CPSC 427a: Object-Oriented Programming

Michael J. Fischer

Lecture 21
November 15, 2011

Linear Container Design

Overview of linear container example We’ve seen three closely related designs for linear containers:

Common to all three examples is the use of a linked list of Cell objects to implement various kinds of containers store data objects of type Exam.

Differences in functionality

18c-Virtual implements a FIFO class Stack and a LIFO class Queue of unordered Exams.

20a-Multiple and 20b-Multiple add a key() method to Exam and implement two new data structures that make use of the key:

Class structure

The class structure of the three implementations are similar as are the main programs. All have have the following classes:

In 18c-Virtual, Item and Exam are synonymous.

In 20a-Multiple and 20b-Multiple-template, Item is derived from Exam and extends the comparison operators < and ==.

Template structure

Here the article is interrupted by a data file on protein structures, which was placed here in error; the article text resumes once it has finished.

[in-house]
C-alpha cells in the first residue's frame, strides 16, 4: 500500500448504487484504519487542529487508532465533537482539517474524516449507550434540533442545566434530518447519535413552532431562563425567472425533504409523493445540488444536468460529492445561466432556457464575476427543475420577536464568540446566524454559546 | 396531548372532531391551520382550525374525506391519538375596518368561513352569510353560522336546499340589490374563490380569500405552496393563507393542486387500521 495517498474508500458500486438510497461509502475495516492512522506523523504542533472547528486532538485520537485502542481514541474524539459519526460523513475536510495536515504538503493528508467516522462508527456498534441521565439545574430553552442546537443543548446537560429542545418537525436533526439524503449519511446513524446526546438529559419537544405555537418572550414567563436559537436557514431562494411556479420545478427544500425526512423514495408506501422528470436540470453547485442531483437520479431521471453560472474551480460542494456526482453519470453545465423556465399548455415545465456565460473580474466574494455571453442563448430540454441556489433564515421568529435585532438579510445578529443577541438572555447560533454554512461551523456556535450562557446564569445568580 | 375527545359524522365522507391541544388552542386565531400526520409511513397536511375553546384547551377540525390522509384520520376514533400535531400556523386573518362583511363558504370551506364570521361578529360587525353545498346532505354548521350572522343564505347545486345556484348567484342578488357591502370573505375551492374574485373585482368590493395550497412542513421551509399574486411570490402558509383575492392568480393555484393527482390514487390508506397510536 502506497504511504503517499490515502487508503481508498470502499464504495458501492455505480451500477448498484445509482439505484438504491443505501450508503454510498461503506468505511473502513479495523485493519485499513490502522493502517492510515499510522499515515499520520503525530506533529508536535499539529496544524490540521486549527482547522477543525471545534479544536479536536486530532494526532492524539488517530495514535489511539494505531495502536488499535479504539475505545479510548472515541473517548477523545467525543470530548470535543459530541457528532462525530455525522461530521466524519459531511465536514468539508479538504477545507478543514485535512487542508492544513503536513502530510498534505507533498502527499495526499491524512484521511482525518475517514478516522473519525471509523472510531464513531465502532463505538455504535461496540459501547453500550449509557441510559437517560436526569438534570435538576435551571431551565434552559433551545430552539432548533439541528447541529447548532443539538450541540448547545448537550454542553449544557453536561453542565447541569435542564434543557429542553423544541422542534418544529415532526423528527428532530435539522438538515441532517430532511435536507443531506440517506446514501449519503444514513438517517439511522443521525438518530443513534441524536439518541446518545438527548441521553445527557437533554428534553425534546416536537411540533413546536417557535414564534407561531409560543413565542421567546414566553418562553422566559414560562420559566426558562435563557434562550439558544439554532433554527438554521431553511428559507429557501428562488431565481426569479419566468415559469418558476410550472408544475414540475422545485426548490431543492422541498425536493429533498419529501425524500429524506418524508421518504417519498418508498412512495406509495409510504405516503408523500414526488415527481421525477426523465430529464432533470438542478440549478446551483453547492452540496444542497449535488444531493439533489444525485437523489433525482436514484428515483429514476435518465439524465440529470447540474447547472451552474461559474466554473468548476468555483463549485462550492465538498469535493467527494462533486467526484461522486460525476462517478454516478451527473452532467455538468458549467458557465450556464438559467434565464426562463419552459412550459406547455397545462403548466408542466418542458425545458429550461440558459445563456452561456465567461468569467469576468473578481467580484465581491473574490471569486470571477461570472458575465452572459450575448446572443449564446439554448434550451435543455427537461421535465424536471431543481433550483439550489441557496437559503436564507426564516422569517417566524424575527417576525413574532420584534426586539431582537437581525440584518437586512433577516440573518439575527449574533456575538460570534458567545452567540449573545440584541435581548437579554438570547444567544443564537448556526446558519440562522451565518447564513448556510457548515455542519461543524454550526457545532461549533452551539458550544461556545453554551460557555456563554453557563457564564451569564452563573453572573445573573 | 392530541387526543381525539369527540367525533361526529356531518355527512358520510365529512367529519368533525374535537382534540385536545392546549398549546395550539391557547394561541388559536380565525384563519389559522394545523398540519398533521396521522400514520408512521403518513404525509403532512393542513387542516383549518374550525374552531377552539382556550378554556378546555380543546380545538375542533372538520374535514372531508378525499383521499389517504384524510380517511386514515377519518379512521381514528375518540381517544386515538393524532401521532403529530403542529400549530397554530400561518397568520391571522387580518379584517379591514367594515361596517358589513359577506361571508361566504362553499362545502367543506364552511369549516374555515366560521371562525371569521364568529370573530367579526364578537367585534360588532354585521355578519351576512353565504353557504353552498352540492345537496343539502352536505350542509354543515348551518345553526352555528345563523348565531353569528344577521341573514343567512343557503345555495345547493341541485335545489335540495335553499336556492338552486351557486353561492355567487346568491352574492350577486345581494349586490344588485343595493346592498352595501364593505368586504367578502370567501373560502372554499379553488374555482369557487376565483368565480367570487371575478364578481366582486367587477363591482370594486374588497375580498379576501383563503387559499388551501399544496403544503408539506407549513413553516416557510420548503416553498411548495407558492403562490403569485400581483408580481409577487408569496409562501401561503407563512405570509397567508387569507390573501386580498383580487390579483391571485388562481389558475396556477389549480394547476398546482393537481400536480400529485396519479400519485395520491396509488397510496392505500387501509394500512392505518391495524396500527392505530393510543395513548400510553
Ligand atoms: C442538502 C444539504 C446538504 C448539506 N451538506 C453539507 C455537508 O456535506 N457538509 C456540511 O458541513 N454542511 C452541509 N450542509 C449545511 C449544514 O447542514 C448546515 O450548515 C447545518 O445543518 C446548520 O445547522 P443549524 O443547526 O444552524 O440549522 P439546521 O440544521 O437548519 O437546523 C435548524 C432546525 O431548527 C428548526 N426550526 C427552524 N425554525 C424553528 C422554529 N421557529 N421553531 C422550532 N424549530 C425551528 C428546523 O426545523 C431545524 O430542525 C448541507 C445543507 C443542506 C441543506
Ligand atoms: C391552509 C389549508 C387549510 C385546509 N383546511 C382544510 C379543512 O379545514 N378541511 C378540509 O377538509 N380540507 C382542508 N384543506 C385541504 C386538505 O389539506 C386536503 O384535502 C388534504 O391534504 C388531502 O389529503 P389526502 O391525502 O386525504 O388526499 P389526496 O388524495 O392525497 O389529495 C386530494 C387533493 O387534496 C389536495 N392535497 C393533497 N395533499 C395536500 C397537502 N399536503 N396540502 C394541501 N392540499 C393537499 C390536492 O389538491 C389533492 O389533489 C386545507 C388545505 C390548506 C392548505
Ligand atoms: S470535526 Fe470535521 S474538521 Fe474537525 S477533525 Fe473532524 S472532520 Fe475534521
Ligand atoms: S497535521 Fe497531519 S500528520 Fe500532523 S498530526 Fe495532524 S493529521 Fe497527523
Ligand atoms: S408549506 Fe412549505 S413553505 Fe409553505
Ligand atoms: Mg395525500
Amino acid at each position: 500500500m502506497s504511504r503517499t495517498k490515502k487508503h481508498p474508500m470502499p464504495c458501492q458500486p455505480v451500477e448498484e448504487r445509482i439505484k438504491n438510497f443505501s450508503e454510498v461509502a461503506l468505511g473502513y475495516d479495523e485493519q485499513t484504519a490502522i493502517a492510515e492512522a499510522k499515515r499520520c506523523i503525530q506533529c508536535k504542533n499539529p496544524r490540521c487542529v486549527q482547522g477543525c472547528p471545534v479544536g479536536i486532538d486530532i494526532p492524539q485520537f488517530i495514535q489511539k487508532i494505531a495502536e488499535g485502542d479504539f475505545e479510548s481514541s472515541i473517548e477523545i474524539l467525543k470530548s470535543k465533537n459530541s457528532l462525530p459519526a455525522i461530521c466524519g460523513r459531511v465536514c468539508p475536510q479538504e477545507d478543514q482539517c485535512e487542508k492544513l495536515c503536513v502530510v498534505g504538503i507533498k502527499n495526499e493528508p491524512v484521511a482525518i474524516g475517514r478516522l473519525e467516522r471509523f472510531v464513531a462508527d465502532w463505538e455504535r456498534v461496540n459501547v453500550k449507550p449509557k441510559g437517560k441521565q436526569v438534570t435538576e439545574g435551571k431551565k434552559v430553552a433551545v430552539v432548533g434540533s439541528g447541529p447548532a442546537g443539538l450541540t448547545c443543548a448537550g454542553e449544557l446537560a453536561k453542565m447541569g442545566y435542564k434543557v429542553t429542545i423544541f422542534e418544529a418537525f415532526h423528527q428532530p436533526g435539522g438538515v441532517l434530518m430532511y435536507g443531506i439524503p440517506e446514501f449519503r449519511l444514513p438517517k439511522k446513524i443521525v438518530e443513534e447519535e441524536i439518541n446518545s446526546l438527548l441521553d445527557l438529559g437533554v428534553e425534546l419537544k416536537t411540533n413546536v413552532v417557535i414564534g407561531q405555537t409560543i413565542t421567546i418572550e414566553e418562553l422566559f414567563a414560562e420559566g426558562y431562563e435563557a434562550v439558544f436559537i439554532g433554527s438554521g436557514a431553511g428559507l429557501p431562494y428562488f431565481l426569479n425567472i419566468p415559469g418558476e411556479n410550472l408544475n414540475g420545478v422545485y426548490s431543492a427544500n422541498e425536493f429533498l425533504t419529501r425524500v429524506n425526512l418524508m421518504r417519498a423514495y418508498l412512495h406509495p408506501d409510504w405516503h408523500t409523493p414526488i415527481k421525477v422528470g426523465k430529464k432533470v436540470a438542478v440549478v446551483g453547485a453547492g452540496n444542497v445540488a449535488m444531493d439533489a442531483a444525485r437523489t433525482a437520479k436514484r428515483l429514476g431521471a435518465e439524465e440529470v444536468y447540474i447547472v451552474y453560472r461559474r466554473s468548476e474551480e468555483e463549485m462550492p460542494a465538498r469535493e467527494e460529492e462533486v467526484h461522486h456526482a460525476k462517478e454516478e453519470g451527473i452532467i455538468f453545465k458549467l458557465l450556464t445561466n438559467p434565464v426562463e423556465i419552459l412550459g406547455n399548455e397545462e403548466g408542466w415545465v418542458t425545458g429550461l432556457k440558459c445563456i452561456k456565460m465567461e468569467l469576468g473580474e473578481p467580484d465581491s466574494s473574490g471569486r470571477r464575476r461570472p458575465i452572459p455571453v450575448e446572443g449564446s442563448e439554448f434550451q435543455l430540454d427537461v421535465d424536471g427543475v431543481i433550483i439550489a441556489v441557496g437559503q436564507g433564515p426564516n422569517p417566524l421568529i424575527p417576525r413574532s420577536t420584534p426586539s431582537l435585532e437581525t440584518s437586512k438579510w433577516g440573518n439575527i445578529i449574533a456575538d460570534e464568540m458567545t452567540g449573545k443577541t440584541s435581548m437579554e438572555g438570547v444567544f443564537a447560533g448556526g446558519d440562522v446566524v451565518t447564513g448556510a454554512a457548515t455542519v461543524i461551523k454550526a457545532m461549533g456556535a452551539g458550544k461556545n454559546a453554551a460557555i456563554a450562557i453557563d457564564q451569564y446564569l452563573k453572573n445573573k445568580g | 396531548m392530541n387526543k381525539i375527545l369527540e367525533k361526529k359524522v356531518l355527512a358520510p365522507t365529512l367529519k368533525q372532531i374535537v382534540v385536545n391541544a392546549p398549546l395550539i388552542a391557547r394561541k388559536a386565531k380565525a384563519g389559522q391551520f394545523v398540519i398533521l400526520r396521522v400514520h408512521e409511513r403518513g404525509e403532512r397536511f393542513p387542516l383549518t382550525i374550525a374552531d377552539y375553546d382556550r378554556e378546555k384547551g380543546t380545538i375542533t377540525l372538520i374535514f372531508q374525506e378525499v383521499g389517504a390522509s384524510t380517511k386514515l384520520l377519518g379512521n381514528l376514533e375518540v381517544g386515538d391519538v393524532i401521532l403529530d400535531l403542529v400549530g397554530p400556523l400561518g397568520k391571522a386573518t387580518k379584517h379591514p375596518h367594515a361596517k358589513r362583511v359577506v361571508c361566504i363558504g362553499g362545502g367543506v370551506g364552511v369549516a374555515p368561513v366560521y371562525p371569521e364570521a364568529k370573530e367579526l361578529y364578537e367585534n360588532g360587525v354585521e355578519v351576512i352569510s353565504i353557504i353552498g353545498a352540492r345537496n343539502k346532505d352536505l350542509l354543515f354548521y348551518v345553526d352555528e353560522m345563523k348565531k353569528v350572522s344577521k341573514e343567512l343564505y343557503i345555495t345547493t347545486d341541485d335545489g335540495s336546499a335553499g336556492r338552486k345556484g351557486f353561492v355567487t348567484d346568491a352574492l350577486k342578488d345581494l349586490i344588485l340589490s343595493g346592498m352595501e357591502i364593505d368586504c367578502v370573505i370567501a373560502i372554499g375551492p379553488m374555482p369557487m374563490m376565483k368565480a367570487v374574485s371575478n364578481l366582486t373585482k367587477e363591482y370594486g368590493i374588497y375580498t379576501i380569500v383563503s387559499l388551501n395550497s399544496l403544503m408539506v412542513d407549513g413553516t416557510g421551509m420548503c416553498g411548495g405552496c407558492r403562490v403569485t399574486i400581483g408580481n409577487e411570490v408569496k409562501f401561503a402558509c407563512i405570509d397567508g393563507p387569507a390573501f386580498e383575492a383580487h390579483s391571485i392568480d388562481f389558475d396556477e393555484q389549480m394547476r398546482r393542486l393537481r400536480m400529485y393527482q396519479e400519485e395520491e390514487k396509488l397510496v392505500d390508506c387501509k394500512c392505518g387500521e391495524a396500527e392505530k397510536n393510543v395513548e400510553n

20b-Multiple-template adds a template parameter class T to represent the application-specific user object type.

In the sample application, main() instantiates the template as List<Item> and PQueue<Item>.

As before, Item is derived from Exam, so to create containers for a new user type MyData would require rewriting Item appropriately.

Further extensions

Can we make Item a template class, e.g.,

template <class T>  
class Item : public T, public Ordered<KeyType> { ... };

Then the user with application-specific class MyData could just use Item<MyData> wherever 20b-Multiple-template uses Item.

Two problems

Two problems must be overcome to make this approach work:

  1. Type KeyType appropriate to MyData must be defined somewhere.
  2. Item contains an Exam-specific constructor
    Item(const char* init, int sc) : Exam(init, sc){}
    that would have to be eliminated in favor of something that would work in general.

Defining KeyType